Create a global gitignore

If you use git then you should almost certainly create a global gitignore file to ignore things like that should almost never be version controlled, e.g.

By default, the global gitignore path is ~/.config/git/ignore on Unix/macOS and %USERPROFILE%\git\ignore on Windows.

The syntax is just like that for .gitignore files. Here’s what mine looks like.

Don’t misuse the repository .gitignore

You might be tempted to put this stuff in a per-repository .gitignore file. I think that’s fine (if you insist) for things that are guaranteed to be created in a working copy of a particular repository (e.g. __pycache__ in a Python project), and thus at particular risk of being merged by collaborators who don’t have a global gitignore like this. But I much prefer to avoid it for OS-specific or editor-specific stuff. Here’s why:

  1. These are things you always want to ignore. Recreating and updating this file in every repository is a waste of time.

  2. Other users of the repository do not care about the crap created by the operating system or the editor you happen to be using currently, and you don’t care about theirs. This stuff should not be in the shared, version-controlled configuration.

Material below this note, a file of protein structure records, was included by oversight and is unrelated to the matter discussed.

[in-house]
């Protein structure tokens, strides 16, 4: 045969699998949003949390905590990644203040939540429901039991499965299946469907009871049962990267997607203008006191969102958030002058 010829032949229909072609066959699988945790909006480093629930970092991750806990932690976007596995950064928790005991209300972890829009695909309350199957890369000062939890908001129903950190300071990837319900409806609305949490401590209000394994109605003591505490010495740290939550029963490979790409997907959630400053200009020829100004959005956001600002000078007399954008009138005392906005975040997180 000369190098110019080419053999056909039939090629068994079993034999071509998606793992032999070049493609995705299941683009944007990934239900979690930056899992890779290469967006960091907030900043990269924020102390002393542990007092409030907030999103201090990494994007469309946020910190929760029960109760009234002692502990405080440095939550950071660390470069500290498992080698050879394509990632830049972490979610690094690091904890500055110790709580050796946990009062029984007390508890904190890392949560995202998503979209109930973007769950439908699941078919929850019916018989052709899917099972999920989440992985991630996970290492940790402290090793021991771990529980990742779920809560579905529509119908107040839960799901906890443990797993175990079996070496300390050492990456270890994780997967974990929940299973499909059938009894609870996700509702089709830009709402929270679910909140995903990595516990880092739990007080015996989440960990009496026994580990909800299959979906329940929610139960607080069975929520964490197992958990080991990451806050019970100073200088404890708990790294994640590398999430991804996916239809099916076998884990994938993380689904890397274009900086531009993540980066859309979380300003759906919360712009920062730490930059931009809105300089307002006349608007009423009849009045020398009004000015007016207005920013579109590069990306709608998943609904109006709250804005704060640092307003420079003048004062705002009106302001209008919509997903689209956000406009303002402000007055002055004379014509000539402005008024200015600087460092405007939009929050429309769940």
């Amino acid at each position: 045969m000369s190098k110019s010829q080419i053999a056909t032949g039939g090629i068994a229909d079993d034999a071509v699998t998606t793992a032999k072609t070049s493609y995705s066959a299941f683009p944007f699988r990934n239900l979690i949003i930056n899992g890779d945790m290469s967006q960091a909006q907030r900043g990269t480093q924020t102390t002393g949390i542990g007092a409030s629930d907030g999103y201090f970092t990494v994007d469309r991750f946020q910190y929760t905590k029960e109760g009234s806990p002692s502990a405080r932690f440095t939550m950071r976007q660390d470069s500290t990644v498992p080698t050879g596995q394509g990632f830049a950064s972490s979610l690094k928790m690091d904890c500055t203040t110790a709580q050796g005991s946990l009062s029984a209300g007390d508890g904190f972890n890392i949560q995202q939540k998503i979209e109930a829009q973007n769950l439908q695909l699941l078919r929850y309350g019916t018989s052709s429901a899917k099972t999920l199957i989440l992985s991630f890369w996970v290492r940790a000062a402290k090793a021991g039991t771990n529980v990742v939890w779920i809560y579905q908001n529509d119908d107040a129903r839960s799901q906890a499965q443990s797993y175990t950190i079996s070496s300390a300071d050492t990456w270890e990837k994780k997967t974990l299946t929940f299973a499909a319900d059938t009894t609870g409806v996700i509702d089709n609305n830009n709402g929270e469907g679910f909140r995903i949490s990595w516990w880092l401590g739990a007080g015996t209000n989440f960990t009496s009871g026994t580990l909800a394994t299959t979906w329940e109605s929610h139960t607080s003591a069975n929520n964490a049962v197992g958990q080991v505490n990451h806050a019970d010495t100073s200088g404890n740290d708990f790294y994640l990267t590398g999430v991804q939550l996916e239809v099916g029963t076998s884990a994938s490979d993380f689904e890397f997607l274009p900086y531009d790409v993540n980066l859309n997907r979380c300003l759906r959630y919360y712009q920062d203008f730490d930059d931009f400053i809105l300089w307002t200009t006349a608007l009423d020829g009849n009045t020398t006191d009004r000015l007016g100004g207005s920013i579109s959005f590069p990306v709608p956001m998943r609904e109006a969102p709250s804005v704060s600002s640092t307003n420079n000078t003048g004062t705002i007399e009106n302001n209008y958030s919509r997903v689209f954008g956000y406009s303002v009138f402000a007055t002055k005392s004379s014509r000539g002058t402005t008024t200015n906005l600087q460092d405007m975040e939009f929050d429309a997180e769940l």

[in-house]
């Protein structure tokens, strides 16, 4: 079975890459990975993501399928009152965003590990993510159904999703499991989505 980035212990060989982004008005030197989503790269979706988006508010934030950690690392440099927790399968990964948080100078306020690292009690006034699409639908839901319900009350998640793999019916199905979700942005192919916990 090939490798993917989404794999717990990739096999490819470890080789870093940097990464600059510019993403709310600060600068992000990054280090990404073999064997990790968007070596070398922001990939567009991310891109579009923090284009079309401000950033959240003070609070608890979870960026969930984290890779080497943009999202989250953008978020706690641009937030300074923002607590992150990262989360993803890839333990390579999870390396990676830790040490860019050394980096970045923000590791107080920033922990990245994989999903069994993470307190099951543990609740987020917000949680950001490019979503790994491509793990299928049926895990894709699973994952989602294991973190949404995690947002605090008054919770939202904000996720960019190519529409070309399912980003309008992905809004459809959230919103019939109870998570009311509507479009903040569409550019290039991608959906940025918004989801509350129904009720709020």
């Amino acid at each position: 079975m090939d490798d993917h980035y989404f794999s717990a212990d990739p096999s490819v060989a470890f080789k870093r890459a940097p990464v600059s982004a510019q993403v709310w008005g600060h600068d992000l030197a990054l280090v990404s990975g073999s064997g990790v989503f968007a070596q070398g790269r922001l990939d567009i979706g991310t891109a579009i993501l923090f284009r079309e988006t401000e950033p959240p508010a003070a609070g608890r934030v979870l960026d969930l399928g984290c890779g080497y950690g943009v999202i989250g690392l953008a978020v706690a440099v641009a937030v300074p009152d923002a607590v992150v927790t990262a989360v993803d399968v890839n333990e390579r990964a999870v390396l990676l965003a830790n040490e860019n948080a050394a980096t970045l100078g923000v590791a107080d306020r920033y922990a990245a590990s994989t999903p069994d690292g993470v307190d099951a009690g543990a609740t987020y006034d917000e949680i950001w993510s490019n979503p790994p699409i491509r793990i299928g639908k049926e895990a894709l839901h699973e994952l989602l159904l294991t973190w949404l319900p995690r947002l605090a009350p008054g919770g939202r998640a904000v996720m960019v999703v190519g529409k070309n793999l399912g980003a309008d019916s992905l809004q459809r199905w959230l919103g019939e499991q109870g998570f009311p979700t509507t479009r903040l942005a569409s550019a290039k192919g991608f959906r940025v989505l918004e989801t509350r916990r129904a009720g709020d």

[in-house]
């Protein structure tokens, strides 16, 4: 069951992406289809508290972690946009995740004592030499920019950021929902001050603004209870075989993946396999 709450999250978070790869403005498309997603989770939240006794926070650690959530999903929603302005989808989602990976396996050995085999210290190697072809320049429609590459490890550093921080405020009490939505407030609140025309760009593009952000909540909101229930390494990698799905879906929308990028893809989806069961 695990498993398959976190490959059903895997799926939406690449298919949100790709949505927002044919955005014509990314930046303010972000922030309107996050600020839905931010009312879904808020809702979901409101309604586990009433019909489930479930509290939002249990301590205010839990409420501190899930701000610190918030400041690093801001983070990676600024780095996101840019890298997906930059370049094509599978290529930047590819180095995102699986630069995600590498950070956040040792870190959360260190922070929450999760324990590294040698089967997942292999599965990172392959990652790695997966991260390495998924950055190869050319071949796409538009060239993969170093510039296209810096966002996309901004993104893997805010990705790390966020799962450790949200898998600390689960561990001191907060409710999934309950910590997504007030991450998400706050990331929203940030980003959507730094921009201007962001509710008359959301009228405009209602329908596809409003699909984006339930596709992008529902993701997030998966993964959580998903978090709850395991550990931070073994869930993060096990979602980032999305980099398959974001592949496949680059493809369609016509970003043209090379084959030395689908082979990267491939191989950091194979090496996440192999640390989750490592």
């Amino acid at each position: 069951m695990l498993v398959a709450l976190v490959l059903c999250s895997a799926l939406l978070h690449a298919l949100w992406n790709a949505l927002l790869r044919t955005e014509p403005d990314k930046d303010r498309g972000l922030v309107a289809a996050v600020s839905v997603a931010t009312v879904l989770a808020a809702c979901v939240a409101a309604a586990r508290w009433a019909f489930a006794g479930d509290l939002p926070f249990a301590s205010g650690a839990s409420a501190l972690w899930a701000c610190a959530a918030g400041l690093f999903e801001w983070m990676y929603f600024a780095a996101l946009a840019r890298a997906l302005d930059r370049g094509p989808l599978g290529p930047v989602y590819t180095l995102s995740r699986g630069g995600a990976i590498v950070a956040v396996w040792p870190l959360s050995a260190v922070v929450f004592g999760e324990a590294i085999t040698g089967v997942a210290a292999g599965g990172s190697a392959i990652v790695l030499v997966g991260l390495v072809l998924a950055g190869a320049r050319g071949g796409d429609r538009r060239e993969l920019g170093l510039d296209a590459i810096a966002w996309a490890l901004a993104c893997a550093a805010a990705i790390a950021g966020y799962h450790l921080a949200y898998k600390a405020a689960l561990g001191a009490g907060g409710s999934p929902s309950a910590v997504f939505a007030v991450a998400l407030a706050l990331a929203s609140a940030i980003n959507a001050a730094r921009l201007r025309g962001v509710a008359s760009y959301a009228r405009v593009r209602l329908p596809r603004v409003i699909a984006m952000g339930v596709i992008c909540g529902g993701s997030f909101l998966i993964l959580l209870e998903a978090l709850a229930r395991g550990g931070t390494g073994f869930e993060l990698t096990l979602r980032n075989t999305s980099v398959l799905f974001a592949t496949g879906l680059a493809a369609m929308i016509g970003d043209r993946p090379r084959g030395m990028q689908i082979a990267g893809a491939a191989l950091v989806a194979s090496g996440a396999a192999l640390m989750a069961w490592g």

If you follow this advice, repository .gitignore files will contain only of project-specific configuration. They will be shorter and, if you work on a project with lots of collaborators, they will produce less history churn.

Overriding gitignore

If you do want to override your global behavior for some reason then you have a couple of options. You can either manually git add -f the files. Or you can use gitignore’s ! negation syntax in the repository’s .gitignore or .git/info/exclude.

So, for example, if you’ve ignored foo.txt globally, but you really want to commit it in a particular repository, you can git add -f foo.txt or put !foo.txt in a repository .gitignore (which is normally version controlled and shared with collaborators) .git/info/exclude (which is not, and is therefore a truly local configuration).

You don’t need to change core.excludesfile

You’ll see advice to do something like git config --global core.excludesfile ~/.gitignore to tell git where you keep your global gitignore. There is no need to do this unless you object to the perfectly reasonable default location ($XDG_CONFIG_HOME/git/ignore or %USERPROFILE%\git\ignore).


  1. A project’s .editorconfig should not normally be gitignored! ↩︎